(1) Though the establishments of legal practitioners have been exempted from the operation of the Delhi Shops and Establishments Act, it is difficult to treat the canteen, which is registered of a shop under the said Act, as each an establishment, because it does not help in any legal work but only supplies a human want.
(2) If an activity like the canteen in question had been run by an individual, it would certainly be an 'Industry' and there is no reason to exclude it from the definition only because it is carried on by the bar at association,
(3) Whether an undertaking is conducted for profit or not is immaterial.
4. The heart of the entire problem, therefore, is as to whether or not, having regard to the findings arrived at by the additional industrial tribunal and to the pleadings, the canteen can be termed as an 'industry' within the meaning of Section 2(j) of the Industrial Disputes Act. The said section defines 'industry' to mean
any business, trade, undertaking, manufacture or calling of employers and includes any calling, service, employment, handicraft, or industrial occupation or avocation of workman.
When the definition is looked at in Isolation, It does appear that the canteen would fall within its scope and ambit. The question is not free from difficulty. There is no direct decided case on the point. The decisions have to be looked at only to find out the treatment accorded to a particular set of facts. Tests have been Laid down by their lordships of the Supreme Court in same oases for determining such an issue. In State of Bombay and Ors. v. Hospital Mazdoor Sabha and Ors. 1960-I L.L.J. 251, tea dispute revolved round the consideration of the question whether J.J. Group of Hospitals was an industry.' Their lordships of the Supreme Court answered the question in the affirmative. The test Laid down by the Supreme Court was in the following words at pp. 258-269:
We have yet to decide which are the attributes the presence of which makes an activity an undertaking within Section 2(j) on the ground that it is analogous to trade or business. It is difficult to state these possible attributes definitely or exhaustively ; as a working principle it may be stated that an activity systematically or habitually undertaken for the production or distribution of goods or for the rendering of material services to the community at large or a part of such community with the help of employees is an undertaking. Such an activity generally involves the co-operation of the employer and the employees; and its object is the satisfaction of material human needs. It must be organized or arranged in a manner in which trade or business is generally organized or arranged. It must not be casual, nor must it be for oneself nor for pleasure. Thus the manner in which the activity in question is organized or arranged, the condition of the co-operation between employer and the employee necessary for its success and its object to render material service to the community can be regarded as some of the features which are distinctive of activities to which Section 2(j) applies. Judged by this test, there would be no difficulty in holding that the State is carrying on an undertaking when it runs the group of hospitals In question.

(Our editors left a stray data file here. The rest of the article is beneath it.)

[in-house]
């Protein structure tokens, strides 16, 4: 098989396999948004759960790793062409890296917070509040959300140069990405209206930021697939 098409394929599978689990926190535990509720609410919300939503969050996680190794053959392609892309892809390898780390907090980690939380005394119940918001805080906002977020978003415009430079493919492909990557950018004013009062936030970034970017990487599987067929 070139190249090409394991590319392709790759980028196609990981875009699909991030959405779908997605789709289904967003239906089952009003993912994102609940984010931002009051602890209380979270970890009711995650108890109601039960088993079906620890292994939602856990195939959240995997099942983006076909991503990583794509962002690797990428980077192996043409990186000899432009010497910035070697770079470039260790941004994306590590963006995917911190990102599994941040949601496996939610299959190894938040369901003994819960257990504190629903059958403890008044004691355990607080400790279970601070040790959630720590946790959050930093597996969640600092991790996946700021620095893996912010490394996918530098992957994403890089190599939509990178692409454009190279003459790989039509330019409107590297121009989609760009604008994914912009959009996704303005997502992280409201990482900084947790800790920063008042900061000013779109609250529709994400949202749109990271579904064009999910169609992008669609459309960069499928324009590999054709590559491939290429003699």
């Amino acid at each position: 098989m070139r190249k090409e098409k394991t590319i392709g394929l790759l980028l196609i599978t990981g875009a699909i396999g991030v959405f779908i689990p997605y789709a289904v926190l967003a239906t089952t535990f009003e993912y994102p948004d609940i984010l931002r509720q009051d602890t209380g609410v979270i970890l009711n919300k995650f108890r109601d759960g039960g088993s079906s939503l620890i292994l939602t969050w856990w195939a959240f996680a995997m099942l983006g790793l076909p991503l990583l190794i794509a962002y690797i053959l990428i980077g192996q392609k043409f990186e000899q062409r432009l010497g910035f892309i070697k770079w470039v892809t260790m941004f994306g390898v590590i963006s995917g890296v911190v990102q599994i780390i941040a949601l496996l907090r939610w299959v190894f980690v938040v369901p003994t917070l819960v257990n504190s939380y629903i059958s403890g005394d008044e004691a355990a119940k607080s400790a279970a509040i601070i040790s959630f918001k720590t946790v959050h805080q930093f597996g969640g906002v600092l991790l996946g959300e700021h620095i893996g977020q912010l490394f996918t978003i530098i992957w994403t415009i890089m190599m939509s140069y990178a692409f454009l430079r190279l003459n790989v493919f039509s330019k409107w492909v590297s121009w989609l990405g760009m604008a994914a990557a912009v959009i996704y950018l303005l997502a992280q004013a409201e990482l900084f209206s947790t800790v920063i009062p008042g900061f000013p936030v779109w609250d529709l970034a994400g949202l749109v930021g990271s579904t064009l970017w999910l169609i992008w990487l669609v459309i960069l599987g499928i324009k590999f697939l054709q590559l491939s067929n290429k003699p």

5. The Supreme Court turned down the contention that in the absence of profit motive an activity should be excluded from Section 2(j) and held that in deciding this question the doctrine of quid pro quo can have no application. In University of Delhi and Anr. v. Ram Nath and Ors. 1963-II L.L.J. 335 it was held that reading the definition of employer, industry and workman in Sections 2(g), 2(j) and 2(s) of the said Act, it would be legitimate to hold that the work of education carried on by educational Institutions like the University of Delhi is not an 'industry' within the meaning of this Act. It was observed that: